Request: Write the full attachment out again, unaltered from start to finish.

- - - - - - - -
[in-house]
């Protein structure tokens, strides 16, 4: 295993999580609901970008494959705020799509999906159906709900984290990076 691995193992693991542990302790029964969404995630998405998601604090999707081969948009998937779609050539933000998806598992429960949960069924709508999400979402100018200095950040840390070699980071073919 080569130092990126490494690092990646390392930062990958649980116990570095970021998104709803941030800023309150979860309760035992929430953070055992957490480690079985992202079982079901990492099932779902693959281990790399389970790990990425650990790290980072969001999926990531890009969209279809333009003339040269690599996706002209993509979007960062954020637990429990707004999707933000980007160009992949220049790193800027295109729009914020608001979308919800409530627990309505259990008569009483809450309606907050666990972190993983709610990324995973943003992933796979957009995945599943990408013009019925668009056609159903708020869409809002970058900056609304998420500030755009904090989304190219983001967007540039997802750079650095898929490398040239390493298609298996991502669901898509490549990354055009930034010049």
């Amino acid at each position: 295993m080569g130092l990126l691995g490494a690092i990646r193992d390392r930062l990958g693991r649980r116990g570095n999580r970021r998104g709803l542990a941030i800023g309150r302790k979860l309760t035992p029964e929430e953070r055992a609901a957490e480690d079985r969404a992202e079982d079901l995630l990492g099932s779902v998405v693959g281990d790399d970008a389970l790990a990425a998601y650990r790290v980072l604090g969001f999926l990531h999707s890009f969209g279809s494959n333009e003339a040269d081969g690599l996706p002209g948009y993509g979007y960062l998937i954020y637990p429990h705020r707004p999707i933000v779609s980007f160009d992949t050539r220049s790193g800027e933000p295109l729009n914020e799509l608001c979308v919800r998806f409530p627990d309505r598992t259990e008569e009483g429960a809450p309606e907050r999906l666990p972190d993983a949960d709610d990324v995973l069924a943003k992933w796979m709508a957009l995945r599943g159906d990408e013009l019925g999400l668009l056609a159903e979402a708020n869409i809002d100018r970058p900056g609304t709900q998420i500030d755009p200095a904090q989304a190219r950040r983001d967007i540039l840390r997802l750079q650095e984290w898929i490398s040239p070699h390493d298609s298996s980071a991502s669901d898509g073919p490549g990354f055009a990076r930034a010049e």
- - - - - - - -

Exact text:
[in-house]
């Protein structure tokens, strides 16, 4: 295993999580609901970008494959705020799509999906159906709900984290990076 691995193992693991542990302790029964969404995630998405998601604090999707081969948009998937779609050539933000998806598992429960949960069924709508999400979402100018200095950040840390070699980071073919 080569130092990126490494690092990646390392930062990958649980116990570095970021998104709803941030800023309150979860309760035992929430953070055992957490480690079985992202079982079901990492099932779902693959281990790399389970790990990425650990790290980072969001999926990531890009969209279809333009003339040269690599996706002209993509979007960062954020637990429990707004999707933000980007160009992949220049790193800027295109729009914020608001979308919800409530627990309505259990008569009483809450309606907050666990972190993983709610990324995973943003992933796979957009995945599943990408013009019925668009056609159903708020869409809002970058900056609304998420500030755009904090989304190219983001967007540039997802750079650095898929490398040239390493298609298996991502669901898509490549990354055009930034010049």
């Amino acid at each position: 295993m080569g130092l990126l691995g490494a690092i990646r193992d390392r930062l990958g693991r649980r116990g570095n999580r970021r998104g709803l542990a941030i800023g309150r302790k979860l309760t035992p029964e929430e953070r055992a609901a957490e480690d079985r969404a992202e079982d079901l995630l990492g099932s779902v998405v693959g281990d790399d970008a389970l790990a990425a998601y650990r790290v980072l604090g969001f999926l990531h999707s890009f969209g279809s494959n333009e003339a040269d081969g690599l996706p002209g948009y993509g979007y960062l998937i954020y637990p429990h705020r707004p999707i933000v779609s980007f160009d992949t050539r220049s790193g800027e933000p295109l729009n914020e799509l608001c979308v919800r998806f409530p627990d309505r598992t259990e008569e009483g429960a809450p309606e907050r999906l666990p972190d993983a949960d709610d990324v995973l069924a943003k992933w796979m709508a957009l995945r599943g159906d990408e013009l019925g999400l668009l056609a159903e979402a708020n869409i809002d100018r970058p900056g609304t709900q998420i500030d755009p200095a904090q989304a190219r950040r983001d967007i540039l840390r997802l750079q650095e984290w898929i490398s040239p070699h390493d298609s298996s980071a991502s669901d898509g073919p490549g990354f055009a990076r930034a010049e």